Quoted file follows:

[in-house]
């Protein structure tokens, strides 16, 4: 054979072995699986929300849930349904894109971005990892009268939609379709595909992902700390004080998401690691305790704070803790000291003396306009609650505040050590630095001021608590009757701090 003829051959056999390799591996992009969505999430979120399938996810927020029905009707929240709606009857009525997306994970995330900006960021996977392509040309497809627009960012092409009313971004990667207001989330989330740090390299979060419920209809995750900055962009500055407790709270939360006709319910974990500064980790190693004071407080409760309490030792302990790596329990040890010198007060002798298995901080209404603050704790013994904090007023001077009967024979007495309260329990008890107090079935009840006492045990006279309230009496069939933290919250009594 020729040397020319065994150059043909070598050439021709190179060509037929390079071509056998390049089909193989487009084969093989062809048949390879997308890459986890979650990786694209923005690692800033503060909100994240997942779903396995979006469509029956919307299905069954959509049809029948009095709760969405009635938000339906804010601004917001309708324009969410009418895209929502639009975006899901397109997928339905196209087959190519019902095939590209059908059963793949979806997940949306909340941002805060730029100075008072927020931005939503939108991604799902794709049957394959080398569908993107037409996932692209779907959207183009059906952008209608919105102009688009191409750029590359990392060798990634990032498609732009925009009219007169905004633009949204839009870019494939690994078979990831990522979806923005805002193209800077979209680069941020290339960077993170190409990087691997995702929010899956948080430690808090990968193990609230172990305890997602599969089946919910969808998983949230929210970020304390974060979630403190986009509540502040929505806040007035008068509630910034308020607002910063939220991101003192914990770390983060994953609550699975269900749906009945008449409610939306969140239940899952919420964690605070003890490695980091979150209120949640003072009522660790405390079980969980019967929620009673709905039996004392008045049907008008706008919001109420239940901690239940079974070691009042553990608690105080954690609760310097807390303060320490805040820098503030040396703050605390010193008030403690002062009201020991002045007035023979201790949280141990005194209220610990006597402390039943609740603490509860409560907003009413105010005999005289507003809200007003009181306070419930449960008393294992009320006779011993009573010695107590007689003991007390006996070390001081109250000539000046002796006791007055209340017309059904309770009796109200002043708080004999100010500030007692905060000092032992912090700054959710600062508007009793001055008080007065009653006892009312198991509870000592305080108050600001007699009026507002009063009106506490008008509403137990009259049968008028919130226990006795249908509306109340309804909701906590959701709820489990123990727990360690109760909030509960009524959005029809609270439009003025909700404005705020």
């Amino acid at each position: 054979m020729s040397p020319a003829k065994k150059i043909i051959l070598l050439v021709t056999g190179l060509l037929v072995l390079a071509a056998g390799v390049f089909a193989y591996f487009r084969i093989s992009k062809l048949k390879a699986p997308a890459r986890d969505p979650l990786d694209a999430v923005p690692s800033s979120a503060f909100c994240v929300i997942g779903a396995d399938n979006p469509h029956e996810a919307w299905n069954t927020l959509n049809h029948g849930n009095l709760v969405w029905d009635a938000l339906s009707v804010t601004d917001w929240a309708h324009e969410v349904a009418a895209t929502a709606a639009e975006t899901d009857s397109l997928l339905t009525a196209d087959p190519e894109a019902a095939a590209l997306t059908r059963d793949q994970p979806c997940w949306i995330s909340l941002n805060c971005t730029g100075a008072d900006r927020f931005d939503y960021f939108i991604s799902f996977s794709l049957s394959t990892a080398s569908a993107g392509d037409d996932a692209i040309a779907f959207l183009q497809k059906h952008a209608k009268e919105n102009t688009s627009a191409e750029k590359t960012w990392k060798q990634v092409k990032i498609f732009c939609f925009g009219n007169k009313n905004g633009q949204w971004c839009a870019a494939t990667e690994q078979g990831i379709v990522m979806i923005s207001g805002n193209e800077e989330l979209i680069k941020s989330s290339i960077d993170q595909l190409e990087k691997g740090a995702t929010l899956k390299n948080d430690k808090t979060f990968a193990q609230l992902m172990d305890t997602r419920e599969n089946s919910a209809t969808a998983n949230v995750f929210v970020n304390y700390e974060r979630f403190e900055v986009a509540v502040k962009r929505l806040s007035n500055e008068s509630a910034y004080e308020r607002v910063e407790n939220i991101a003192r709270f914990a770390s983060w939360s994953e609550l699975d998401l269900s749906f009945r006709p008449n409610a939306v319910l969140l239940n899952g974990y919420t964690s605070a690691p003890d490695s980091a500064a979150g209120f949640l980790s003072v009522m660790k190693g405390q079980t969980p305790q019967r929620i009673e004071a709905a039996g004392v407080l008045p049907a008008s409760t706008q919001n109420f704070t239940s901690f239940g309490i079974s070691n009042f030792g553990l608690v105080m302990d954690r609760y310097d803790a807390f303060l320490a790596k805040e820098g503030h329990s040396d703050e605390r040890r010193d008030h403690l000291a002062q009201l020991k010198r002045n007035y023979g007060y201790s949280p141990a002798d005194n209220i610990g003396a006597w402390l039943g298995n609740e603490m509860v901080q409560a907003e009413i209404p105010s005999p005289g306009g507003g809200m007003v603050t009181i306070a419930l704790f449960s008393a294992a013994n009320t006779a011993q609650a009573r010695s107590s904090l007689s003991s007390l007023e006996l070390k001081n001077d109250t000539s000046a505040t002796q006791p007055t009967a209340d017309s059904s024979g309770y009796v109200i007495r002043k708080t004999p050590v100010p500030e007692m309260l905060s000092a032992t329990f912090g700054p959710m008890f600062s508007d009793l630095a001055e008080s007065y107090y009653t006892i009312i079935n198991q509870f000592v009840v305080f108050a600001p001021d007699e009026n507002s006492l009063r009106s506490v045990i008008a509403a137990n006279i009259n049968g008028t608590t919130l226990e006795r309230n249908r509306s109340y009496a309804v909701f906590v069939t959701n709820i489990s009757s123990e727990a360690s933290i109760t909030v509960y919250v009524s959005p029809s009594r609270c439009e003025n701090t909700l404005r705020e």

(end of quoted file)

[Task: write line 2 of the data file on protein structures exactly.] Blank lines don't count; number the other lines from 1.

């Protein structure tokens, strides 16, 4: 054979072995699986929300849930349904894109971005990892009268939609379709595909992902700390004080998401690691305790704070803790000291003396306009609650505040050590630095001021608590009757701090 003829051959056999390799591996992009969505999430979120399938996810927020029905009707929240709606009857009525997306994970995330900006960021996977392509040309497809627009960012092409009313971004990667207001989330989330740090390299979060419920209809995750900055962009500055407790709270939360006709319910974990500064980790190693004071407080409760309490030792302990790596329990040890010198007060002798298995901080209404603050704790013994904090007023001077009967024979007495309260329990008890107090079935009840006492045990006279309230009496069939933290919250009594 020729040397020319065994150059043909070598050439021709190179060509037929390079071509056998390049089909193989487009084969093989062809048949390879997308890459986890979650990786694209923005690692800033503060909100994240997942779903396995979006469509029956919307299905069954959509049809029948009095709760969405009635938000339906804010601004917001309708324009969410009418895209929502639009975006899901397109997928339905196209087959190519019902095939590209059908059963793949979806997940949306909340941002805060730029100075008072927020931005939503939108991604799902794709049957394959080398569908993107037409996932692209779907959207183009059906952008209608919105102009688009191409750029590359990392060798990634990032498609732009925009009219007169905004633009949204839009870019494939690994078979990831990522979806923005805002193209800077979209680069941020290339960077993170190409990087691997995702929010899956948080430690808090990968193990609230172990305890997602599969089946919910969808998983949230929210970020304390974060979630403190986009509540502040929505806040007035008068509630910034308020607002910063939220991101003192914990770390983060994953609550699975269900749906009945008449409610939306969140239940899952919420964690605070003890490695980091979150209120949640003072009522660790405390079980969980019967929620009673709905039996004392008045049907008008706008919001109420239940901690239940079974070691009042553990608690105080954690609760310097807390303060320490805040820098503030040396703050605390010193008030403690002062009201020991002045007035023979201790949280141990005194209220610990006597402390039943609740603490509860409560907003009413105010005999005289507003809200007003009181306070419930449960008393294992009320006779011993009573010695107590007689003991007390006996070390001081109250000539000046002796006791007055209340017309059904309770009796109200002043708080004999100010500030007692905060000092032992912090700054959710600062508007009793001055008080007065009653006892009312198991509870000592305080108050600001007699009026507002009063009106506490008008509403137990009259049968008028919130226990006795249908509306109340309804909701906590959701709820489990123990727990360690109760909030509960009524959005029809609270439009003025909700404005705020």